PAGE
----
this takes VERYYYYYYYYYYYYYYYYYYYYYYYYY long.
(one day has ~86400 records, so one month…)
May someone suggest tips on how to speed up this process if possible?
in the DB Writer I have set up a batch size = 100, it is using streaming (virtual chunks = 1)
I am worried about the chunks and the batch size skipping records, hence why I kept it low. (I tested both and when higher it skipped)
It is very difficult to say what is going on. Could you provide us with more details especially about what kind of database you are using and where exactly the delay occurs.
If you have a streaming of 1 ? and a chunk of 100 could this result in a situation that would only write 1 line per operation.
And the way you have wired the loop it seems that the DB Reader is reading the (whole?) database at each iteration. Are you sure that is what you want or what is the purpose of the DB reader on the right.
Python takes a lot of my CPU processing, (could it be my processing power?)
List files is reading a months worth of data, then python source picks out the needed info from the .dat file, then the component does manipulation to the data then it is written to MySQL DB as a table,
WOAH - so is that good or bad? Would a higher number skip? I just want everything accounted for,
Hmm difficult to judge from the screenshots. One idea could be to first collect all of your data locally and then load it into the DB in one single step.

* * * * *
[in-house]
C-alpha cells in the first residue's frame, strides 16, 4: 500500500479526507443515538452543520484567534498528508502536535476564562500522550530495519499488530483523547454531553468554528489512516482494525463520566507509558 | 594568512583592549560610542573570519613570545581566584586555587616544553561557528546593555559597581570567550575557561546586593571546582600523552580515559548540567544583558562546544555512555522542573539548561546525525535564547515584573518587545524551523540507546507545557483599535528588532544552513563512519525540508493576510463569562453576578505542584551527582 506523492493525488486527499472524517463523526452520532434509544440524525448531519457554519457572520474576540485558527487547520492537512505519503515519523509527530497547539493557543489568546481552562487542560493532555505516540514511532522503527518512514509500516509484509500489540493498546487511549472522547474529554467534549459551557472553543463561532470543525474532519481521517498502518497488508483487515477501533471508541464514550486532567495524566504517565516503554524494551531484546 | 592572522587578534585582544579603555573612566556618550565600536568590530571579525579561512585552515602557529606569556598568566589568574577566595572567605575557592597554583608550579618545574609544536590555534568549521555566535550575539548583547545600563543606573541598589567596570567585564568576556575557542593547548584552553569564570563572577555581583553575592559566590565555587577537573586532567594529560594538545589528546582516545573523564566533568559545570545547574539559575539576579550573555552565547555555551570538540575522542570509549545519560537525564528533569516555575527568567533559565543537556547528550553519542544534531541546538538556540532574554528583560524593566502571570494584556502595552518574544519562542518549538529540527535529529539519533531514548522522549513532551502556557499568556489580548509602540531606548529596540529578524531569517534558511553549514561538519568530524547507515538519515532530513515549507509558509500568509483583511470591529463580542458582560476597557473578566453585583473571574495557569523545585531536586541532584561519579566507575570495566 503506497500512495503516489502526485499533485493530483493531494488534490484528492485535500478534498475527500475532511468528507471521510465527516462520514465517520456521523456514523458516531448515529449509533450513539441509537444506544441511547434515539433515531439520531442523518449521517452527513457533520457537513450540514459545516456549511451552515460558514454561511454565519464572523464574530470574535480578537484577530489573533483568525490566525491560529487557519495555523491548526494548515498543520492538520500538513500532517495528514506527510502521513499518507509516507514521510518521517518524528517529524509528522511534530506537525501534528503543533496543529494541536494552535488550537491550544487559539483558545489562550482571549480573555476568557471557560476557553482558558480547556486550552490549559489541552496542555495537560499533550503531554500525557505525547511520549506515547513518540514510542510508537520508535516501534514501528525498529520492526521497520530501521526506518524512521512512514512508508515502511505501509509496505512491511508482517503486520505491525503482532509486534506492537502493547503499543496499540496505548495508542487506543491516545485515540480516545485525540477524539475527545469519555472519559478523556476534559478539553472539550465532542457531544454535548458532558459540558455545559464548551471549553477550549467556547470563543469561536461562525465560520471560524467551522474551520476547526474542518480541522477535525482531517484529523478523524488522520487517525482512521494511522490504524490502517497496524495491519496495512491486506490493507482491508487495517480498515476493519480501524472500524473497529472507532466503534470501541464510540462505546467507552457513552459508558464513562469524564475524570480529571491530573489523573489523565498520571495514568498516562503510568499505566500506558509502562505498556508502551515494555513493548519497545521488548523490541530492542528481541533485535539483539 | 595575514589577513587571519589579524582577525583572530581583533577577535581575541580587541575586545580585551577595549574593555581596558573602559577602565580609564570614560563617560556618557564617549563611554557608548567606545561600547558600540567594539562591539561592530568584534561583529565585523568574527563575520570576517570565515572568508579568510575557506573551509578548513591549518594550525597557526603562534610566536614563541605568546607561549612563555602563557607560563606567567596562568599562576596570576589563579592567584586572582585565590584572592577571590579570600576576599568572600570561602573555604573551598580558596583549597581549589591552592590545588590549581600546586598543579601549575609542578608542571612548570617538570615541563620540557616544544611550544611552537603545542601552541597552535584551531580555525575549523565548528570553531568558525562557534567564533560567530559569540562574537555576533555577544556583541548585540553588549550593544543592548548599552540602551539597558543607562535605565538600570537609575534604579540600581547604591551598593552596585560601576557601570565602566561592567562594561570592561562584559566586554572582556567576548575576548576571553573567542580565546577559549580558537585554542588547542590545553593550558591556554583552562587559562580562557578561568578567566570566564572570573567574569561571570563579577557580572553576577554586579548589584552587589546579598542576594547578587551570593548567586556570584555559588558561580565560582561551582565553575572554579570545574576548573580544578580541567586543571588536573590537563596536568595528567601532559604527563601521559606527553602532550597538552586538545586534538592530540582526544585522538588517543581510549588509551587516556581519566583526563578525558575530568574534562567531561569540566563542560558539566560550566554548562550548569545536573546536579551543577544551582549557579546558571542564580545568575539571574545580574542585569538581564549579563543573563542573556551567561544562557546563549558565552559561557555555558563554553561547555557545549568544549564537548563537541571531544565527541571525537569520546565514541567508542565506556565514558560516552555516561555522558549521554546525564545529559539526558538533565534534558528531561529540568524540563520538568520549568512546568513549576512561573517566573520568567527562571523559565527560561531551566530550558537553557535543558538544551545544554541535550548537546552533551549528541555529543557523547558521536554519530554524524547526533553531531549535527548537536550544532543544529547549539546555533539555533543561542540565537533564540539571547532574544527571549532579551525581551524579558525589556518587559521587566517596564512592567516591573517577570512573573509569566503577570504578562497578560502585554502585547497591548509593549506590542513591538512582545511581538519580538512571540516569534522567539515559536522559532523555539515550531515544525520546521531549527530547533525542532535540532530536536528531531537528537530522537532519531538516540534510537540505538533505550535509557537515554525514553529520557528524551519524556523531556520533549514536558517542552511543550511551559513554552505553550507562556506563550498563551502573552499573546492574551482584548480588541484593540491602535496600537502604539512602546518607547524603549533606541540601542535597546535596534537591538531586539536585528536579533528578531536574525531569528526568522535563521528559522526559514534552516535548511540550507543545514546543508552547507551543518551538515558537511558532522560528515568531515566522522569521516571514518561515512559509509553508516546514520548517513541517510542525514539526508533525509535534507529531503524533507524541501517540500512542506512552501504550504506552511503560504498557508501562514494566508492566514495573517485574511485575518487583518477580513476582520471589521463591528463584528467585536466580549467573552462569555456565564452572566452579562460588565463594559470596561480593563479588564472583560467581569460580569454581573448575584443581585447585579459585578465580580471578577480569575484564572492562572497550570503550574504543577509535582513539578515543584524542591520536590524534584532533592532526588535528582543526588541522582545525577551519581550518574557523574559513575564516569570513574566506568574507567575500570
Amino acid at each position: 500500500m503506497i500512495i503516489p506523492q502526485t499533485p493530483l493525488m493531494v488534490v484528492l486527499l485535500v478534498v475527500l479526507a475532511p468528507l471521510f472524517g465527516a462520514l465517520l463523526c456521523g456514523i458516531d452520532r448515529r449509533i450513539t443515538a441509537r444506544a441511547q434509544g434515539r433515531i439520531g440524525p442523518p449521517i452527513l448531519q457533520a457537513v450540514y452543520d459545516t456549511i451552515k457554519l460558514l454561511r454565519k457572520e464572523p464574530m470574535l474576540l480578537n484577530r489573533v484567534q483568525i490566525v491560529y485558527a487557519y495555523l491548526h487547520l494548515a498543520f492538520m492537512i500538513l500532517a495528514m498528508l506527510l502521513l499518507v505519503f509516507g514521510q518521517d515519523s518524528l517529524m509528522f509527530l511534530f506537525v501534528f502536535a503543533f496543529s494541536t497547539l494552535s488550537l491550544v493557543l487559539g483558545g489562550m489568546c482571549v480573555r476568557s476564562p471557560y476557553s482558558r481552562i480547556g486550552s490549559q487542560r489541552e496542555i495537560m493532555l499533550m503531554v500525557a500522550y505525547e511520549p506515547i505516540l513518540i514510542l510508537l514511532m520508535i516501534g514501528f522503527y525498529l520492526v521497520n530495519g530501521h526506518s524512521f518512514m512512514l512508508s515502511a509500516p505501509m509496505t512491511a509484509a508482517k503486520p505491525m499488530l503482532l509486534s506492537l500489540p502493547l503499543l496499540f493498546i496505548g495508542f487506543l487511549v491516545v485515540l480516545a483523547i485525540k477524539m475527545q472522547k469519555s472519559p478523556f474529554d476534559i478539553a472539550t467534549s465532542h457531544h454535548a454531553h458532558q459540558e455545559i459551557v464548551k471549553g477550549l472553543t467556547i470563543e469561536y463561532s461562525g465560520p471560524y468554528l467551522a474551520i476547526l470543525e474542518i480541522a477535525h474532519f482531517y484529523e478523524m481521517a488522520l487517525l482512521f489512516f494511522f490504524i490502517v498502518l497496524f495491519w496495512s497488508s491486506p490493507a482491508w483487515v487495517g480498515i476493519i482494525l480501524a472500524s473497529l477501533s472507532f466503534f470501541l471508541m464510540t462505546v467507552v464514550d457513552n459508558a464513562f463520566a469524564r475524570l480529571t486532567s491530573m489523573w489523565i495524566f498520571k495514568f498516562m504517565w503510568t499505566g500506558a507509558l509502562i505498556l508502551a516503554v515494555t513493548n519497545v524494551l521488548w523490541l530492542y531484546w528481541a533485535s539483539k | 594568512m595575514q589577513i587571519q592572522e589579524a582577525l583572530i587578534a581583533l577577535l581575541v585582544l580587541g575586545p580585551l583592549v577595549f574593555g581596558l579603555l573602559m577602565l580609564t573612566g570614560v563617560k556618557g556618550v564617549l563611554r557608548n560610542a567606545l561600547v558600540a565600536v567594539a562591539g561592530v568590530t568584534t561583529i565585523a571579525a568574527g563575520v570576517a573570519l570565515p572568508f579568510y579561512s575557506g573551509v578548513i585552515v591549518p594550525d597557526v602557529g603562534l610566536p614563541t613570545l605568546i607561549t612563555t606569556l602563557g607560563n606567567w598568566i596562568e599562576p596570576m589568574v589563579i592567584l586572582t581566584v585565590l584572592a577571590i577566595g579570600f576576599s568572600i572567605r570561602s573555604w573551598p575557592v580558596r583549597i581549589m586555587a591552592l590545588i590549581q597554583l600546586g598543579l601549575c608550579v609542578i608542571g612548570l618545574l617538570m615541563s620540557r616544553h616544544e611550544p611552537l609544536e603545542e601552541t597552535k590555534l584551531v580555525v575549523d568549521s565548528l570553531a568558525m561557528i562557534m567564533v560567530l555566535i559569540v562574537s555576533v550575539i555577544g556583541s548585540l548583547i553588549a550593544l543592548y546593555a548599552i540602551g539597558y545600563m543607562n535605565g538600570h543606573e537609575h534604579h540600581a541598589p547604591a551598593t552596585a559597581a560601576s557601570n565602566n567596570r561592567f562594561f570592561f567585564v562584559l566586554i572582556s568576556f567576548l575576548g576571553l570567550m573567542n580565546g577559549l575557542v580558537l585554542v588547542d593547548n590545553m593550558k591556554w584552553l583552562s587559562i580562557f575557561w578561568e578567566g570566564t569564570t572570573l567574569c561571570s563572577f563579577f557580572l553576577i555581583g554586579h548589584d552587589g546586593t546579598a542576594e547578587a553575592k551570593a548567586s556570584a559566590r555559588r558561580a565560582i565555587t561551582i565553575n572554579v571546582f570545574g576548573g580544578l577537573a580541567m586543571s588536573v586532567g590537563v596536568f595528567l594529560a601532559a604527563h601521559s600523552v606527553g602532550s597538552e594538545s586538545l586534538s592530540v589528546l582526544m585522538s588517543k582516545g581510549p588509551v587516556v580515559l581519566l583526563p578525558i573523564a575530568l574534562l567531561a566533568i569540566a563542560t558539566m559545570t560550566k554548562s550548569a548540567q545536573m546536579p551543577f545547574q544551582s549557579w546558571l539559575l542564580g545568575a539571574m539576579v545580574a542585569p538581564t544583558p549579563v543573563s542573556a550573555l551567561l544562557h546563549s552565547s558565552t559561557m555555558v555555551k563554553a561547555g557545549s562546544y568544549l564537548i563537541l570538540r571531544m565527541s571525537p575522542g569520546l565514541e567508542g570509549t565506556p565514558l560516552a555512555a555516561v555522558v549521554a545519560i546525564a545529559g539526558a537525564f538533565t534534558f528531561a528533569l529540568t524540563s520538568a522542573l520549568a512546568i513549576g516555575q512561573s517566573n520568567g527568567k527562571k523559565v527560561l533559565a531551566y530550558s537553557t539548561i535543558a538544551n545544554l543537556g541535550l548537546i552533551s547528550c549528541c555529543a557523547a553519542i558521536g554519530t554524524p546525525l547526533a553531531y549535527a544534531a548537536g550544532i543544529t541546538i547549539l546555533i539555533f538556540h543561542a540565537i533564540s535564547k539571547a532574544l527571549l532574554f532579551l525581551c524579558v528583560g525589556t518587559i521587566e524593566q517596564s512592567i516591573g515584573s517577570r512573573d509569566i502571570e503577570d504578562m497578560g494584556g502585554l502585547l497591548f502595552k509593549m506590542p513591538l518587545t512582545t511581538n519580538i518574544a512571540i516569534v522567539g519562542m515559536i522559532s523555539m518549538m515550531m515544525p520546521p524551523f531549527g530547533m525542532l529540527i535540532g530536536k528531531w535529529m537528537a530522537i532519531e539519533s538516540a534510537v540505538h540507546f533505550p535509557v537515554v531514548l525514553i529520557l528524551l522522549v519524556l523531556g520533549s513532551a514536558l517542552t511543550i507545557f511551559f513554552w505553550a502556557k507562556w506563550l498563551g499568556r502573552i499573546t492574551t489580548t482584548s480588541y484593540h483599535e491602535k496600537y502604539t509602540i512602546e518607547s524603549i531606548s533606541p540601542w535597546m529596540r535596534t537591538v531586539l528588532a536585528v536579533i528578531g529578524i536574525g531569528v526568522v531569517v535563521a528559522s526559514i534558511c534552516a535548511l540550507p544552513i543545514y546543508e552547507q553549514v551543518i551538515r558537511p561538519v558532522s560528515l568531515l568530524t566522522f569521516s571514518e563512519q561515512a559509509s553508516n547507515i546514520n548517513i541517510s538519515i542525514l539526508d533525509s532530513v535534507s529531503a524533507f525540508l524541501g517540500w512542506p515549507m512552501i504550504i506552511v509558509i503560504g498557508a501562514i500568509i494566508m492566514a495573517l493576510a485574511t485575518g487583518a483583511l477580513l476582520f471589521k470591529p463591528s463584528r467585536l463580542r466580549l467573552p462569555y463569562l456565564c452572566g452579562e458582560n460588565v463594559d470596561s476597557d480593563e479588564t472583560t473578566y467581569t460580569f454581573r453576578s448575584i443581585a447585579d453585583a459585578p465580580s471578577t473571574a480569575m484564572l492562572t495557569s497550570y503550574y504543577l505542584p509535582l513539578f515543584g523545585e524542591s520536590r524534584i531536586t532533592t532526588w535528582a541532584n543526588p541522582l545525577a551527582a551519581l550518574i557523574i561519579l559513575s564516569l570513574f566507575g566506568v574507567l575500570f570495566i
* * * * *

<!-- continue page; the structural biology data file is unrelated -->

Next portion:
Also if you have 13 parallel sessions accessing the DB from one account it may well be that the configuration would slow that down (only accepting a certain number of connections at one point) - another question would be the connection. How is the DB you are trying to write to connected to your system.
Then you mention you write to a MySQL DB. Is that a remote one or one on your machine. And what configurations are there.
In general you should think about your setup and reduce the number of DB operations to a minimum. You could see if certain calculations in KNIME can be done in memory - depending on your systems RAM.
You would have to identify which nodes cost the most time in oder to do something about it.
And here we have a list of discussions and blog entries about KNIME an performance. You might want to take a look if something strikes you as an idea to explore further.
I have considered running one setup, it can read a folder for a year then the sub-folders which have months and inside the .dat files, it has the maxIterations combined, I thought maybe 13 setups would speed it up … sounds like i am doing the opposite?
It takes a while in the python source,
The MySQL is connected thru a connection source path
You mentioned this: “some method in place to log the current status and be able to restart at a certain point. Eg. write results to disk after each 50 out of 900 processed files or something.”
this is good,
how would you do this in knime?
Mostly agree with mlauber71 and we can only give general advice without knowing more.
In general: looping in knime = terribly slow and should be kept to minimum and loops small and simple. My experience at least. I would load only the data within the loop and do the rest outside of the loop. Second possible issue is the Python source. Simply said after you have your data it will have to be serialized and imported into the JVM so that knime can work with it. So if possible I would find a way to read the data directly.
And then of course the database itself matters (how it is configured) and how you connect to it. Especially with mysql I would check if you are using innodb or myisam. And what data are you writing? string and numbers or clob/blob data?